By next year, 2020, the global IoT (Internet of Things) in utilities market is expected to reach $11.73 billion, according to research from MarketsandMarkets, and Global Market Insights estimates the IoT utilities market will generate $15 billion by 2024. The IoT can help the utility sector achieve goals related to digital transformation, including attaining cost efficiencies, improving overall safety, and enabling better grid reliability and, as a result, a better customer experience. Government policies and initiatives designed to encourage IoT services are also boosting global IoT adoption by the utilities sector.

Grid modernization initiatives provide a boon to the IoT in utilities market, while also providing valuable use cases that will help the market continue to grow. A few months ago, Landis+Gyr and TEPCO (Tokyo Electric Power Co.), the largest electric utility in Japan that serves 45 million people, announced their project to deploy advanced meters and intelligent devices has surpassed 20 million units. Once completed next year, Landis+Gyr says the initiative will result in the TEPCO IoT network connecting almost 30 million devices, making it the largest deployment of its kind.

In the U.S., a recently announced grid-modernization project involves Verizon and PenLight (Peninsula Light Co.) in Washington State. Verizon is updating PenLight’s power distribution system via its Grid Wide Utility Services Intelligent Energy platform—a managed, cloud-based, IoT platform-as-a-service solution that helps utilities modernize their systems, create operational efficiencies, and improve customer service. The project will replace the end-of-life meters of more than 33,000 PenLight members with cellular-connected electric meters that can be managed by Verizon’s Grid Wide platform.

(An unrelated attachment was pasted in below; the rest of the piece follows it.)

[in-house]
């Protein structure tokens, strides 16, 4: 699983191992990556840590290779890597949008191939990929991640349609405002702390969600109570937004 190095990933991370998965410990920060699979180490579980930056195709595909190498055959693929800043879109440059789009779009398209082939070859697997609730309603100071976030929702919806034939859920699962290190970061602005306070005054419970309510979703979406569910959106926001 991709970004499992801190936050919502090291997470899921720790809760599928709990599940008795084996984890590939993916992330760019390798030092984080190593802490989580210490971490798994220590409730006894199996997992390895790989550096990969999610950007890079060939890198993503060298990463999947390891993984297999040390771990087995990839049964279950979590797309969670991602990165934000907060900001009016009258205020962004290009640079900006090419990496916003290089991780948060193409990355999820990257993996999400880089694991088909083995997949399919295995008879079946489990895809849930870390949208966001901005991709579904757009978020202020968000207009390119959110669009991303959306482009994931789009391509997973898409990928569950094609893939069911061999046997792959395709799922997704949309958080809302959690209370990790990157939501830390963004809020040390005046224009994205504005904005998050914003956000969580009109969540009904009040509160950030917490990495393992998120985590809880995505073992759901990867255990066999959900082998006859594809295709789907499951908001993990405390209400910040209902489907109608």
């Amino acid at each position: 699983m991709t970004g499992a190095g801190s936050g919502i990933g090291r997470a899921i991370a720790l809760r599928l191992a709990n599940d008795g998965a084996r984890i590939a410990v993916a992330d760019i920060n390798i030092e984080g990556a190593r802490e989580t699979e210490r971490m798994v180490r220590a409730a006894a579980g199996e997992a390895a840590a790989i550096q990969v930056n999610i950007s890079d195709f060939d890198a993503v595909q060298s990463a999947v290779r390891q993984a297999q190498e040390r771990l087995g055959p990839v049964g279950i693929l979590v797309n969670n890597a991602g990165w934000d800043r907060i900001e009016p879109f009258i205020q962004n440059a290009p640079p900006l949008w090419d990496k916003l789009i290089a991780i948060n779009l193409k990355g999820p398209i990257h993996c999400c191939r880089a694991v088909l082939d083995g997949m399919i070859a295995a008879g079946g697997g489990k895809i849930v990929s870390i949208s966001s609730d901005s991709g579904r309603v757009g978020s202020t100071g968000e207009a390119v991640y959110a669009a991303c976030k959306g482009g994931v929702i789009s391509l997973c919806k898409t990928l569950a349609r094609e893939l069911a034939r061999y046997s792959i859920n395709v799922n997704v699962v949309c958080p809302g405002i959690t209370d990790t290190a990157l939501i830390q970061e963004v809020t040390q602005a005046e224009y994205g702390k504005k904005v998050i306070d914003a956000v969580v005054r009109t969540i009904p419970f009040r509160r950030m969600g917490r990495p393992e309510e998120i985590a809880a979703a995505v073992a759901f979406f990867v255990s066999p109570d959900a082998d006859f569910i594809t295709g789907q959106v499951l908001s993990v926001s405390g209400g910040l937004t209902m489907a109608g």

From the utility’s perspective, the platform will allow PenLight to remotely configure, monitor, and manage end points within their service areas. From the end users’ perspective, the solution will improve meter reporting and billing accuracy and enable faster response times during power outages. Platform and service providers like Verizon can help lighten utilities’ loads by providing scalable solutions that allow them to deliver the services customers want and need.

A modernization plan is also in the works from IPL (Indianapolis Power & Light Co.). The plan, called revAMP, proposes investing $1.2 billion over the course of seven years to upgrade and replace aging infrastructure, including equipment, hardware, and other assets. IPL says it aims to provide its customers with the equipment and technologies necessary to improve service reliability, efficiency, and performance; maximize safety; and improve customer service and communications. If approved, the project would begin in 2020 and conclude in 2027.

Infrastructure and grid modernization with the help of IoT technology is where the utilities sector is headed. However, hurdles like data security and privacy, lack of skilled technicians, and high initial costs to implement IoT technology still act as barriers in the market. Consumer demand for IoT-enabled services, as well as pressure from governments, however, will push utilities to find ways to overcome these hurdles.

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